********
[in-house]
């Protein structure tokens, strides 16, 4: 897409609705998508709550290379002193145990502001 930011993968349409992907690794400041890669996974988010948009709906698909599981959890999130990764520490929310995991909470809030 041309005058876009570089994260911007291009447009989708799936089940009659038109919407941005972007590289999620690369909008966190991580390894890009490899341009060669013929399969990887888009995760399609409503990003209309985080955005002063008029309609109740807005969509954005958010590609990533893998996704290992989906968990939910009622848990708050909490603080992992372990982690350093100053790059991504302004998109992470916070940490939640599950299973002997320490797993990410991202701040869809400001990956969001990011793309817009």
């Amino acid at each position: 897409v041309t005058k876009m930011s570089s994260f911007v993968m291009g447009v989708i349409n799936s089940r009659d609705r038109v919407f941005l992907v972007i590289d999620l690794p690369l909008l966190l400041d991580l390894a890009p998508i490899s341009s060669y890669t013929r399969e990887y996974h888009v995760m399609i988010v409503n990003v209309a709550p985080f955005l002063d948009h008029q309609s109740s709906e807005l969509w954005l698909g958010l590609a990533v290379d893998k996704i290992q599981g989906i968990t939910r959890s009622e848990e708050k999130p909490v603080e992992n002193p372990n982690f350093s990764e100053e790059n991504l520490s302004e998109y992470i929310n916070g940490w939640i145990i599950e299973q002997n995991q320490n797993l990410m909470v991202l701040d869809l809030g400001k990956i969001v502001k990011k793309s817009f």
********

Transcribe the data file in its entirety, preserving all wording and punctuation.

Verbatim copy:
[in-house]
């Protein structure tokens, strides 16, 4: 897409609705998508709550290379002193145990502001 930011993968349409992907690794400041890669996974988010948009709906698909599981959890999130990764520490929310995991909470809030 041309005058876009570089994260911007291009447009989708799936089940009659038109919407941005972007590289999620690369909008966190991580390894890009490899341009060669013929399969990887888009995760399609409503990003209309985080955005002063008029309609109740807005969509954005958010590609990533893998996704290992989906968990939910009622848990708050909490603080992992372990982690350093100053790059991504302004998109992470916070940490939640599950299973002997320490797993990410991202701040869809400001990956969001990011793309817009």
């Amino acid at each position: 897409v041309t005058k876009m930011s570089s994260f911007v993968m291009g447009v989708i349409n799936s089940r009659d609705r038109v919407f941005l992907v972007i590289d999620l690794p690369l909008l966190l400041d991580l390894a890009p998508i490899s341009s060669y890669t013929r399969e990887y996974h888009v995760m399609i988010v409503n990003v209309a709550p985080f955005l002063d948009h008029q309609s109740s709906e807005l969509w954005l698909g958010l590609a990533v290379d893998k996704i290992q599981g989906i968990t939910r959890s009622e848990e708050k999130p909490v603080e992992n002193p372990n982690f350093s990764e100053e790059n991504l520490s302004e998109y992470i929310n916070g940490w939640i145990i599950e299973q002997n995991q320490n797993l990410m909470v991202l701040d869809l809030g400001k990956i969001v502001k990011k793309s817009f």